Date: Thursday , July 26, 2018
ASUS is one of the most well known and influential motherboard manufacturers on the planet. ASUS is best known in DIY and PC enthusiast circles for motherboard manufacturing but the company has an ever diversifying product portfolio. ASUS also makes motherboards, monitors, routers, laptops, desktops, workstations, and even cell phones. ASUS also diversified its product lines even further by creating its Republic of Gamers brand. This brand targets gamers and computing enthusiasts.
ASUS recently added a STRIX moniker to its ROG motherboard lineup to create an "ROG STRIX" line. This falls under the flagship ROG "vanilla" motherboards and comprises the midrange to low end of the ROG motherboard family. Not that any ROG motherboard falls into a "low end" category. We expect to see more segmentation between ROG and ROG STRIX in the future as it pertains to feature set.
The ROG brand has been around for over 10 years now and with rare exception, each motherboard in the ROG lineup has been either a best-in-class offering of any brand or roughly equal with the best hardware out there. ROG is where ASUS pushes its technology envelope with features pioneered in that brand trickle down to the standard retail channel motherboards. Many features that hit the market first on ROG motherboards are standard on other brands' offerings now.
The ASUS ROG STRIX X470-I Gaming is based AMD’s X470 chipset for socket AM4 processors. This includes the Ryzen 1000 and 2000 series processors. The X470 chipset is virtually identical to the X370 chipset that preceded it with only a few minor changes at the feature level. X470 motherboards support AMD’s XFR2 and Precision Boost 2 features and uses less power than the X370 chipset did. The TDP is roughly half what the old one was. The difference is minimal when compared to overall system power.
The ASUS ROG STRIX X470-I Gaming is a mini-ITX form factor motherboard designed for use in small form factor systems. The motherboard is a feature-rich solution incorporating a high quality 4+2 phase power design with high quality solid capacitors. The capacitors can withstand a wide temperature range from -55c to 105c. Without the space for a proper debug display, ASUS employs a basic LED system in order to perform the same function the debug display serves. ASUS’ overcurrent protection feature is found here along with its SafeSlot feature. ASUS other features include Fan Xpert 4, Digi+Power Control, and more.
The packaging for the ASUS ROG STRIX X470-I Gaming is like that of any other ROG STRIX motherboard. Its basic and relatively tasteful and it keeps the motherboard intact during transit. Our sample arrived intact, with the following accessories: User's manual, M.2 mounting kit, I/O Shield, 4x SATA 6Gb/s cable(s), 2x M.2 Screw Package, 1x Supporting DVD, 1x ASUS 2T2R dual band Wi-Fi moving antennas (Wi-Fi 802.11a/b/g/n/ac compliant), 1x ROG Strix stickers, 1x Cable ties pack(s), 1x Extension cable for Addressable LED, and 1x Panel cable. The bundle isn’t anything special but is more than adequate.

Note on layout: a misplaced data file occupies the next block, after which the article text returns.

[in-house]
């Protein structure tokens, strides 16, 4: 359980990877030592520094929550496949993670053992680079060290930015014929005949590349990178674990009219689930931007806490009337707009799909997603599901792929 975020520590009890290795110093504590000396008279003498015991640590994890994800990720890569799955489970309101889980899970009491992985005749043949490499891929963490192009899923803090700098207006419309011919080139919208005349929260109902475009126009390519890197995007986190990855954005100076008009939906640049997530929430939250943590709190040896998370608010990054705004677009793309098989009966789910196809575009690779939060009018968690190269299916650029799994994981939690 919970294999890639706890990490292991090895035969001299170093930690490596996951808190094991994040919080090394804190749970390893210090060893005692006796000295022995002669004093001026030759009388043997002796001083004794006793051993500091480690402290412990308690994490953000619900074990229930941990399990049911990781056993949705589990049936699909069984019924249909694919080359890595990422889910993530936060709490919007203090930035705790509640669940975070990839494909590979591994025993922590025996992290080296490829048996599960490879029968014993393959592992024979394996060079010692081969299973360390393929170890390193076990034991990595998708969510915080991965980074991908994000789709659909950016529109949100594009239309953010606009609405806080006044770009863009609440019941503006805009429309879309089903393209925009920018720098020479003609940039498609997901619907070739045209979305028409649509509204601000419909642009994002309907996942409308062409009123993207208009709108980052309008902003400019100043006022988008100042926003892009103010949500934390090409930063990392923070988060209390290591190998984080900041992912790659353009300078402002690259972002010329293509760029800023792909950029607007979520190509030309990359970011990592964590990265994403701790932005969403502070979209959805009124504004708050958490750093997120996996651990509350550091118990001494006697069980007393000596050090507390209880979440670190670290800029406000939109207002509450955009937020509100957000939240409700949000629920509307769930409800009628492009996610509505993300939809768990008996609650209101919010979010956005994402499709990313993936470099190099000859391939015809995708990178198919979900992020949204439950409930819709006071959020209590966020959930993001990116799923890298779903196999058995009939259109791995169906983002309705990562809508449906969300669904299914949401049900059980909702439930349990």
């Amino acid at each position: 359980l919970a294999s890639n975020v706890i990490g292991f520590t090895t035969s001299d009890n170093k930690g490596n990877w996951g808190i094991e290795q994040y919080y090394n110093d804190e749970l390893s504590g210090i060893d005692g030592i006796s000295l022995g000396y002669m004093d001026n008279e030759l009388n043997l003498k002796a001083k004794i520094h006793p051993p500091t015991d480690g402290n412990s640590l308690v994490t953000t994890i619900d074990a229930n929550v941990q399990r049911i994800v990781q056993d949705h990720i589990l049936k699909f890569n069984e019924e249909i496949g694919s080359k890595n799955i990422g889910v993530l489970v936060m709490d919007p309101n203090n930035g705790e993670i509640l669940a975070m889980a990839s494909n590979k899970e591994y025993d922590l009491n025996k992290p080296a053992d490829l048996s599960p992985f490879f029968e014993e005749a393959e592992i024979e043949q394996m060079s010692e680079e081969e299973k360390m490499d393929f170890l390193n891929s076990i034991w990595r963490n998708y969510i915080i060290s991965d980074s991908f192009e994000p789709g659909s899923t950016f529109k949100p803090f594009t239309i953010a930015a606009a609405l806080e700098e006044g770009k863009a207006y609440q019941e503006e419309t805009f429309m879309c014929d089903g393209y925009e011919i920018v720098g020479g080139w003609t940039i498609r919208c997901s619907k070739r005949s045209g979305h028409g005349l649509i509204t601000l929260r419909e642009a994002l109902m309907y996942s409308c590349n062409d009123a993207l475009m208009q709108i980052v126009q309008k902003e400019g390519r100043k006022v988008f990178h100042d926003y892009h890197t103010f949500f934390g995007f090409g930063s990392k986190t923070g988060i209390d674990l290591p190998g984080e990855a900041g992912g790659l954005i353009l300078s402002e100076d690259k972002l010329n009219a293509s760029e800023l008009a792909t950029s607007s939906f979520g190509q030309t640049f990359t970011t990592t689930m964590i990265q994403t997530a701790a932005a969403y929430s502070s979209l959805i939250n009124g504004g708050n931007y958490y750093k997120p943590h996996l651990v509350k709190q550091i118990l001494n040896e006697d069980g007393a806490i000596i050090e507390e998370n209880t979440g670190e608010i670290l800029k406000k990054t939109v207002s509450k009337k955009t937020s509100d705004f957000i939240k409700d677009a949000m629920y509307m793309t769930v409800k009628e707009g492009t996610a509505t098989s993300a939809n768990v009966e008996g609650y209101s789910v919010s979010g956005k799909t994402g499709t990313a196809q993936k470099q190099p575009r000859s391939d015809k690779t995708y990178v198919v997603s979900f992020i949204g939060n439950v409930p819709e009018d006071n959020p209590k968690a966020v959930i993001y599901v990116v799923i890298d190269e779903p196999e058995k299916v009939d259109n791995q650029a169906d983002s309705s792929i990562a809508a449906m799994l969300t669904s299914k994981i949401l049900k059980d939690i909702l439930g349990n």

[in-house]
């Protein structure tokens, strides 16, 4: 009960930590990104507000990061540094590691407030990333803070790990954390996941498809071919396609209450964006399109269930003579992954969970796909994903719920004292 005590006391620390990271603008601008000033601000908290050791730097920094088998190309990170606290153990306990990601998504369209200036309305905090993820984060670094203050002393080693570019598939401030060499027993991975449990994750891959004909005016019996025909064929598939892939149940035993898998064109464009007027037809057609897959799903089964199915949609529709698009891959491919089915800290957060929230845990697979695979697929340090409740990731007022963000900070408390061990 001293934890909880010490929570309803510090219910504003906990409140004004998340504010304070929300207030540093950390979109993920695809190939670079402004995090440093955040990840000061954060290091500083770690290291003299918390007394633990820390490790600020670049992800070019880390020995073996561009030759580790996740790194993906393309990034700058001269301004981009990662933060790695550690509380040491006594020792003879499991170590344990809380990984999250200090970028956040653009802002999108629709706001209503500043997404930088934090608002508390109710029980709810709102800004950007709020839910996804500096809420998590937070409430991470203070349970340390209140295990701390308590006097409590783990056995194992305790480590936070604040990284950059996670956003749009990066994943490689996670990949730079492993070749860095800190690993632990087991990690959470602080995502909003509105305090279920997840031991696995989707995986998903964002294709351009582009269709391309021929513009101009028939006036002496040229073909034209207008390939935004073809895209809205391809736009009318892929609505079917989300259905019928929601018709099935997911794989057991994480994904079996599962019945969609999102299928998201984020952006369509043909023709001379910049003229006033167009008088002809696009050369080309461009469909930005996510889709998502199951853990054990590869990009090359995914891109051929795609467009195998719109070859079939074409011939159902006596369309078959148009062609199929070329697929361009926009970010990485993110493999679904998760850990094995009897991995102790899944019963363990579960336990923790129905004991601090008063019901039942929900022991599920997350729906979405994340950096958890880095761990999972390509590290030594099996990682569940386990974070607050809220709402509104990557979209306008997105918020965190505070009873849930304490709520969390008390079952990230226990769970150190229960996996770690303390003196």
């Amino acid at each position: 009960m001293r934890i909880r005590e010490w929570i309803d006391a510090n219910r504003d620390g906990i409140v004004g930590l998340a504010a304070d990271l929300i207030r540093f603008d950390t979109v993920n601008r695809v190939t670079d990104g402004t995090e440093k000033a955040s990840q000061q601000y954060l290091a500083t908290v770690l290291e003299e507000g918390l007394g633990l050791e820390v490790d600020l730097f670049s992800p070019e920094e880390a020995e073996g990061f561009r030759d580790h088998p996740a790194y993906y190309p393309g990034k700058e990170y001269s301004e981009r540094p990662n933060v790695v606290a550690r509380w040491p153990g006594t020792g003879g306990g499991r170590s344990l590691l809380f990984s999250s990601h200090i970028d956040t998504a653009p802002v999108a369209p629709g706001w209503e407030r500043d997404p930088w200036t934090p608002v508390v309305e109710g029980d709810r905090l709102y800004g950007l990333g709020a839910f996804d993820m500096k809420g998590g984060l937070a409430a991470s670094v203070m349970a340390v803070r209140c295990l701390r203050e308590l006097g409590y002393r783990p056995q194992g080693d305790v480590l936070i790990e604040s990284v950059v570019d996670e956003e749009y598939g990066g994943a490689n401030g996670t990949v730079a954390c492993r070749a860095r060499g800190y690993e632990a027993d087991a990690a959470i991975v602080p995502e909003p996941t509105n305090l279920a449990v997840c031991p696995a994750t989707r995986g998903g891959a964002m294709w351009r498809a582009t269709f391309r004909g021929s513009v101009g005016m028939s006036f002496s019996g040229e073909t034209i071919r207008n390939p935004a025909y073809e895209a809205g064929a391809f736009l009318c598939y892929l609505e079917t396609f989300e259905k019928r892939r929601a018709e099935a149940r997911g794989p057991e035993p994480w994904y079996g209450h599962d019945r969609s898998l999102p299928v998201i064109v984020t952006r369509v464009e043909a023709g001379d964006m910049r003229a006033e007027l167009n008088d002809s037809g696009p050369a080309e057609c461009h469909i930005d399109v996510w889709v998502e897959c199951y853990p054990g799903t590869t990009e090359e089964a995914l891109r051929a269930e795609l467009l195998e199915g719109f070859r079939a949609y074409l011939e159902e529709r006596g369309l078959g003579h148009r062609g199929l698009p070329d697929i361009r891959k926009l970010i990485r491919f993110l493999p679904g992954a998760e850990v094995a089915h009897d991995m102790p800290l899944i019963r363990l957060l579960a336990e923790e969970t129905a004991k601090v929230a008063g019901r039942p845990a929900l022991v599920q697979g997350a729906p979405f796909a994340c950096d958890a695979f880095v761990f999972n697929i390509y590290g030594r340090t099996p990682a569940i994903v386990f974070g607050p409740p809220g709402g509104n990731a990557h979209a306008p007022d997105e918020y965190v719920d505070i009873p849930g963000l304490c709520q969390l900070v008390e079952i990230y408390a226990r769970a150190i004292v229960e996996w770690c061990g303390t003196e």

There isn’t much you can generally say about a motherboard layout regarding most mini-ITX motherboards. However, ASUS’ knows the small form factor space well and its mini-ITX motherboards use vertical and horizontal space. To that end, ASUS’ combination audio and M.2 slot allows for a full featured audio solution to sit next to a high quality wireless solution. ASUS mounted the CMOS battery horizontally. There are three 4-pin fan headers. Each of these supports PWM and DC mode control. This includes the W_PUMP+ and AIO pump headers. There are four temperature sensors onboard to monitor various temperature zones. A dedicated circuit protects the fan headers from over current conditions. There are two RGB headers for RGB strips. Despite the limited PCB real estate, the ports are well thought out and placed logically.
The CPU area is as clear as it can be on any mini-ITX motherboard. The MOSFET cooling is well built and secured via screws rather than plastic push pins and tension springs. There is little clearance between the CPU socket and the RAM slots, but this is to be expected with any motherboard built for CPUs with an integrated memory controller.
One of the main concessions made for mini-ITX motherboards is a lack of PCB real estate for memory slots. There are two 288-pin DIMM slots, supporting a total of 32GB of DDR4 RAM. These slots require slots with a single locking tab for module retention. With only two channels and two slots, there is no need for color coding. Next to the DIMM slots are the four SATA ports which are a mixed bag in terms of placement. The two in front of the DIMM slots are fine but the two next to the chipset and PCI-Express slot are a pain to reach. These also leave cables hanging over your memory modules.
The chipset is cooled by a simple flat heat sink. However, ASUS chose to utilize vertical space above that chipset and mounts the audio solution and the primary M.2 slot. Above the M.2 slot is a cover that houses RGB LEDs for the ROG logo and serves as a heat sink for the M.2 slot. The expansion slot area is simple as there is only one PCIe slot. The slot typically uses x16 lanes. However, when using the second M.2 slot, the PCIe bandwidth of the slot is reduced to x8 lanes. The slot is reinforced as expected on modern motherboards. A steel bracket reinforces the slot and prevents PCB warping, bending and sheering.
The I/O panel area lacks the built in I/O shield that I’ve come to love so much on some other ASUS motherboards. The back panel offers and HDMI port, 4x USB 3.1 Gen 1 ports, 2x USB 3.1 Gen 2 ports, 2x WiFi antennae’s. 1x RJ-45 port and three audio jacks. The audio jacks have black plastic cladding but contain embedded RGB LEDs inside for color coded. I would like to have seen a USB 3.1 Gen 2 Type-C port.